Gary Doskas - Spherical Harmony
Gary Doskas graduated with a Bachelor’s degree in Electrical Engineering from Concordia University in Montreal, Quebec Canada in 1984. Has been working in the semiconductor industry for 27 years. Since April 2010, he has been researching (self-taught) structural shapes within a spherical geometric context. His book, ‘Sphere of Life VI: The Harmonic Relationships of Cones, Spheres, and Platonic Solids’, was published in Jan 2011.
Let’s assume some two-dimensional world has evolved to a point where it consists of an infinite number of two-dimensional shapes constructed from sheets of zero thickness. This world would consist of polygon and elliptical shapes of all sizes. How could this world evolve or transform itself into a three-dimensional world? I will conclude this book with postulating the following theory on the evolution of the polyconix.
What is remarkable about these geometric relationships is that they can be experi-enced through pure geometric construction using just a compass. This can easily be experienced by both the young and mathematically inexperienced people. Knowledge of spherical trigonometry is NOT required and only basic trigonometry is required to explore the more complex relationships in more detail.
This book has its roots in a previous publication of mine, Spherical Harmony: A Journey of Geometric Discovery. I will introduce the concept of spherical harmonics, but the main focus will be on fractional harmonics and their associated polygram, or star polygon. There exists a unique fractional harmonic of each of the infinite number of star polygons. Much has been written about the pentagram and the golden ratio that is embedded in its geometry. However, it was the heptagon and associated heptagram that really piqued my interest. So I decided to explore the heptagram since I didn't know much about its geometric properties or characteristics and there wasn't much written about them either. The prime number seven has a special place in the ancient world and was referred to as the virgin number and was the most sacred number in many religions. some amazing ratios of proportion.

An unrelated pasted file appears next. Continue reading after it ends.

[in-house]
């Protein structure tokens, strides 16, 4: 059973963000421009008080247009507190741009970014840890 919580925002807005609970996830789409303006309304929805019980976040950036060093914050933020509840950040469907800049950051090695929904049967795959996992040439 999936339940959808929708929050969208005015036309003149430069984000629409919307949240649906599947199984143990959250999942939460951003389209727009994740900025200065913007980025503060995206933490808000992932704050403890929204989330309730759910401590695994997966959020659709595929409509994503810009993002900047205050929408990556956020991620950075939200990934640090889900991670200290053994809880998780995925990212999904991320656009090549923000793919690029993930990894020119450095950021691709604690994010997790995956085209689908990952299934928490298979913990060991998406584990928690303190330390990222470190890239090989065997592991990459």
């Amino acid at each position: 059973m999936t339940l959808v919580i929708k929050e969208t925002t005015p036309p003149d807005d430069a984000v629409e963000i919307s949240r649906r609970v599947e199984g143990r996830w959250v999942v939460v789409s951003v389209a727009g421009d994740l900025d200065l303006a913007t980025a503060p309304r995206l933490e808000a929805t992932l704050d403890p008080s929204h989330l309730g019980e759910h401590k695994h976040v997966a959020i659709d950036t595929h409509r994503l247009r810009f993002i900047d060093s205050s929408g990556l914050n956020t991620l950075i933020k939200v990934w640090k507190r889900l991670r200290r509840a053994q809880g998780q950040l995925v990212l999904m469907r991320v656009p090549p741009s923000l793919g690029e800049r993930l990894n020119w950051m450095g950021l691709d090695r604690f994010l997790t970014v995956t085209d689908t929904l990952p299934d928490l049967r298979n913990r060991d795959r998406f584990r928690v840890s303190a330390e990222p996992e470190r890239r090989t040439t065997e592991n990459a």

Instead of taking the classical approach of breaking down larger objects (molecules/atoms and protons/neutrons/electrons) into their smaller constituent parts (quarks, leptons, and bosons), I will take a different approach to describe the origins of the universe based on a simple geometric model. I will start with defining a particle with the smallest radius imaginable and describe their geometric evolution to larger particles.